This article is based on an article from the Japanese edition of Engadget and was created using the translation tool Deepl.
Apparently, the Apple Silicon, or "M1", is fast. In fact, it was fast. It may be the first time in a long time that I have been surprised by a product that I have used with my trial equipment. (Oh, I was also surprised at the loading time of PS5, so it's not too long since I was surprised...)
So how well does it perform? What's it like to use it? I would like to explain it simply.
I used a MacBook Pro with 8GB of memory and 256GB of storage. It is a 13-inch MacBook Pro that has become an entry-level product, but it shows possibilities that you wouldn't expect from an entry-level product.
For comparison purposes, we also prepared a 2020 model MacBook Pro (16GB of memory) with Intel Core i5-1038NG7 (the so-called 10th generation Core i5), so let's take a look at that as well.
The truly unparalleled performance of the M1 in games, video conferencing, and video editing
Whether it is the M1 version or the Intel version, the appearance of the MacBook Pro is the same. The Intel version of the MacBook Pro has two Thunderbolt ports on each side as the higher-end model, but the M1 version is a "lower-end" model, so there are only two ports on the left. So, even if you put the two side by side, it doesn't feel new.
But what's inside is amazing. We can talk about it in terms of benchmark software, but let's start with the results of running the app.
First, the game.
I tried running the game Rise of the Tomb Raider with the picture quality set to "Highest" (with the graphics setting set to "Highest" and the display panel resolution of 2560 x 1600 pixels, which is the resolution of a 13-inch MacBook Pro). The screen is quite beautiful.
At this setting, the Intel version only produces 9.45 frames per second. The resolution needs to be lowered or it won't be a game. However, the M1 version is 22.69 frames per second with the same setting. This is barely OK. If we review the setting a little, it will be smooth.
Note that this is a difference in the same "Intel version" of the software, not the Apple Silicon optimized version.
Let's take a look at another game. Civilization 6 is a famous time stealer. This one is also an Intel version.
The Intel version of the Mac Book Pro had 24 frames per second and an average turn time of 14.47, but the M1 version has been speeded up to "around 61 frames per second" and "average turn time of 10.73", which is a big change in comfort.
Next, video conferencing. I used "mmmhmm", which has a reputation for being skillful in compositing, etc. This is an Apple Silicon optimized "Universal App".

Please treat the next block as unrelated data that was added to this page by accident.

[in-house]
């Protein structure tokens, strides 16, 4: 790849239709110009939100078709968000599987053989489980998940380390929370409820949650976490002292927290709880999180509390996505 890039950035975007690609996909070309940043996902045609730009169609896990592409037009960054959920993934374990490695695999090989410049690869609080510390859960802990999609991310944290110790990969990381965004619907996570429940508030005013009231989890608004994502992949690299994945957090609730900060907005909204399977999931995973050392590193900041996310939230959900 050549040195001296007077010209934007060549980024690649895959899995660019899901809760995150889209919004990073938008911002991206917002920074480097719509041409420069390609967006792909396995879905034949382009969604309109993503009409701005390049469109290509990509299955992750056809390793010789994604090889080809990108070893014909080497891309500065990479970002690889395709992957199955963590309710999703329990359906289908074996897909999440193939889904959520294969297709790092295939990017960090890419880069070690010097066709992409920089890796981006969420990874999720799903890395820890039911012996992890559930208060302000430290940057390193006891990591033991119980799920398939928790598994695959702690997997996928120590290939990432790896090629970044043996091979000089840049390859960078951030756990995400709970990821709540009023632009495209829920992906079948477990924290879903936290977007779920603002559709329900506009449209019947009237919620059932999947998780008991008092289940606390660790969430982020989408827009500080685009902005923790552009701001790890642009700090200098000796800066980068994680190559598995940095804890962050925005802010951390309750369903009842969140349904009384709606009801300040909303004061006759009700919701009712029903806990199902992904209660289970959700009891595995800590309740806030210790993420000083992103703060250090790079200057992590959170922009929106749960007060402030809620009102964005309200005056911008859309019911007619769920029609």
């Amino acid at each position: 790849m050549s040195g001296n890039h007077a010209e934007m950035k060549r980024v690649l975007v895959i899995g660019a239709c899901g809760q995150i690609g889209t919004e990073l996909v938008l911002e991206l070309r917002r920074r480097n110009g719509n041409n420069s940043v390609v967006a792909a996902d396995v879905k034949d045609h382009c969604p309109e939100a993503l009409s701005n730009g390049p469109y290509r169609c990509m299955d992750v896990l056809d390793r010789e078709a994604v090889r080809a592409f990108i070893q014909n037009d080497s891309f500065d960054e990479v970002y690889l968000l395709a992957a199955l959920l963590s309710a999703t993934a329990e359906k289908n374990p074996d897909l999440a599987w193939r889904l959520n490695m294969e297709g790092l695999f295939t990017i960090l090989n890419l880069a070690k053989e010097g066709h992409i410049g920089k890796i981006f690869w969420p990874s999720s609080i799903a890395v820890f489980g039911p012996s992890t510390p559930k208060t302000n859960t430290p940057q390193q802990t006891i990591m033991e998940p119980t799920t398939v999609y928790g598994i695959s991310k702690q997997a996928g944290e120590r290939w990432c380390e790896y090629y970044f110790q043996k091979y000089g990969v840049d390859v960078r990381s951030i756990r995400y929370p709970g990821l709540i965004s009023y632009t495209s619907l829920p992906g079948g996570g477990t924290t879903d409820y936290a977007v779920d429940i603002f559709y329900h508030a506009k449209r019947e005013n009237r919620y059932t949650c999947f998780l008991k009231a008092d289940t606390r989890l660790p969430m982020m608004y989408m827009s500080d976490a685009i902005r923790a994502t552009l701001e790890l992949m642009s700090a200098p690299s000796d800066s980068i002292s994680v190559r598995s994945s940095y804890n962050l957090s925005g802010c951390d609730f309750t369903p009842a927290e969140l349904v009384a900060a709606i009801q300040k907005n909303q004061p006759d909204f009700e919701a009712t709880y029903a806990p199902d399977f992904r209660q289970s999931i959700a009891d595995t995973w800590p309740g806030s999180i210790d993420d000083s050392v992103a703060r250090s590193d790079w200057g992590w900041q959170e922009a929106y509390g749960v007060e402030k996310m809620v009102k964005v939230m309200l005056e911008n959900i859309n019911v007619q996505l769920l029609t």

You can see the difference in the videos. I took videos of myself using virtual backgrounds, and the M1's accuracy in "extracting" silhouettes has been improved: while the Intel version tended to delay recognition of things like the space between the fingers when I fluttered my hand, the M1 version tracked relatively well. Moreover, the "Big Hand Mode", which recognizes hand gestures and overlays images, is only available on the M1 version. This difference is a result of the Neural Engine, which is a machine learning optimization engine in the M1. Another important point is that the video being shot is very easy to see. This is due to the image signal processor in the M1, which improves the image quality. When it comes to video conferencing, there is a big difference between the Intel version and the M1 version.
Lastly, I used Adobe Premiere Rush to measure the time it takes to export a 4K, 60-frame, 1 minute 53 seconds video with a variety of effects at the highest quality settings.
This also made a big difference. What took 15 minutes and 4 seconds for the Intel version takes 3 minutes and 36 seconds for the M1 version, which is more than 4 times faster. Moreover, this is the result of running the Intel version of the software as it is, just like "Rise of the Tomb Raider" and "Civilization 6".
The most important thing is that it is quiet even after all this processing.
That's not to say that the fan isn't spinning, or that it isn't generating heat. However, it doesn't give the impression that the fan starts spinning loudly as soon as something happens, as the Intel version does. The fan seems to be spinning all the time, but it's not loud, and even when the fan seems to be at its fullest, it's not as annoying as the Intel version.
Performance beyond the 16-inch MacBook Pro in the entry-level